Our Disability Support Services (DSS) team provides advice and support for students with disabilities. DSS aims to reduce or eliminate barriers in the learning environment and improve accessibility, to ensure students with disabilities have equal access and opportunity to learn and participate fully.
At Singapore Management University, we strive to build an inclusive learning community. SMU is committed to making our campus accessible and promoting equality of opportunity for persons with disabilities. The Disability Support Services (DSS) team provides advice, facilities and support for our students with disabilities.
These include the following assistance:
- Academic accommodations
- Accessible course materials
- Orientation and mobility support
- Assistive technology and technology support
- Assistance to access campus services and facilities
- Special Education Needs (SEN) Fund
- Student Assistants (SAs)
Mon to Fri: 9:00am to 5:00pm
(Closed on Weekends and Public Holidays)
Our DSS Professionals
Common Types of Disability
Physical disability refers to either with a total or partial loss of bodily functions, such as the ability to walk or fine motor skills, or a total or partial loss of a part of the body. Physical disabilities can result from congenital causes, or are acquired later in life, as a result of traffic/industrial accidents or medical conditions such as stroke or infections. Examples of congenital physical disabilities include muscular dystrophy, cerebral palsy, osteogenesis imperfecta (brittle bone disease), spina bifida and spinal muscular atrophy.
There are two types of sensory disability, namely visual and hearing impairments.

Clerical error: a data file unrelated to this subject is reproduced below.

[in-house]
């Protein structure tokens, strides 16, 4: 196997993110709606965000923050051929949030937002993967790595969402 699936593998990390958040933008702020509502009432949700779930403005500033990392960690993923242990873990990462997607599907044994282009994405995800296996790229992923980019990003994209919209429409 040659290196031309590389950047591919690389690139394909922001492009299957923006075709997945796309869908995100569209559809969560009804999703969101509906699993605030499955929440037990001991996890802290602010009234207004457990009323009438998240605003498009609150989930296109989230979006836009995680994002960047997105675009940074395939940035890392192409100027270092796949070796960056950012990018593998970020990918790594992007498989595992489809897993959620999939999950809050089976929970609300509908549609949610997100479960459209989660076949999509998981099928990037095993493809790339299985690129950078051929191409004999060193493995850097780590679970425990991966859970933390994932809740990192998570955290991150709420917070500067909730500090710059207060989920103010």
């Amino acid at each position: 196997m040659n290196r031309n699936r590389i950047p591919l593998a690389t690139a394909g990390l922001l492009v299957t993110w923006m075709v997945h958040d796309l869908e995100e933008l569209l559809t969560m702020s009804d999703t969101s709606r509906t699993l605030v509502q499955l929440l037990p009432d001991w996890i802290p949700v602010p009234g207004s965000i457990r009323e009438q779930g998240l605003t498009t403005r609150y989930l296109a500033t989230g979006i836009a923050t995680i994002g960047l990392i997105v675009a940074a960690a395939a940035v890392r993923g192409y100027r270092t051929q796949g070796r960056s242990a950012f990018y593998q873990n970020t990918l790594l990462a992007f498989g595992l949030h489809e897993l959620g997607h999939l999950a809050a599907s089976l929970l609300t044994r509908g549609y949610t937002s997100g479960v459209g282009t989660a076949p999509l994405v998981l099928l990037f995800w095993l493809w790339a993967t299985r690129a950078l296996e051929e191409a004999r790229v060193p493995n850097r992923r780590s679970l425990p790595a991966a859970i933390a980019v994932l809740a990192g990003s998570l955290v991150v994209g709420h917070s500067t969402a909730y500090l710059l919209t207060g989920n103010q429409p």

Hearing Impairment is defined as a diminished ability to detect, recognise, discriminate, perceive and/or comprehend auditory information. Hearing impairment can be unilateral (in one ear) or bilateral (in both ears), and its severity can range from mild to profound. Hearing impairment can be conductive (may be treatable) or sensorineural, and may benefit from augmentative or amplification hearing devices such as hearing aids, cochlear implants.
Visual Impairment refers to an impairment in vision that, even with best corrected vision, adversely affects a student’s educational performance. The term includes both partial sight and blindness. Visual problems include visual field loss, visual fatigue and difficulties with figure-ground perception and visual efficiency.
Dyslexia is a type of specific learning difficulty primarily affecting the skills involved in accurate and fluent reading and spelling. Characteristic features of dyslexia are difficulties in phonological awareness, verbal memory and processing speed.
Language Disorder is the persistent difficulty in the acquisition and use of oral (spoken) language, where the difficulty is of such severity as to create significant long-term challenges in daily communication and educational attainment.
Attention Deficit Hyperactivity Disorder Attention
Deficit Hyperactivity Disorder (ADHD) is a neurodevelopmental disorder, characterised by the core symptoms of inattention, hyperactivity and/or impulsivity. Difficulty with focusing and completing work is common for students at times of increased stress and during periods of adjustment.
Autism Spectrum Disorder
Autism Spectrum Disorder (ASD) is a lifelong, developmental disability that affects how a person communicates with and relates to other people, and how they experience the world around them. It is a neurological disorder which means it affects the functioning of the brain.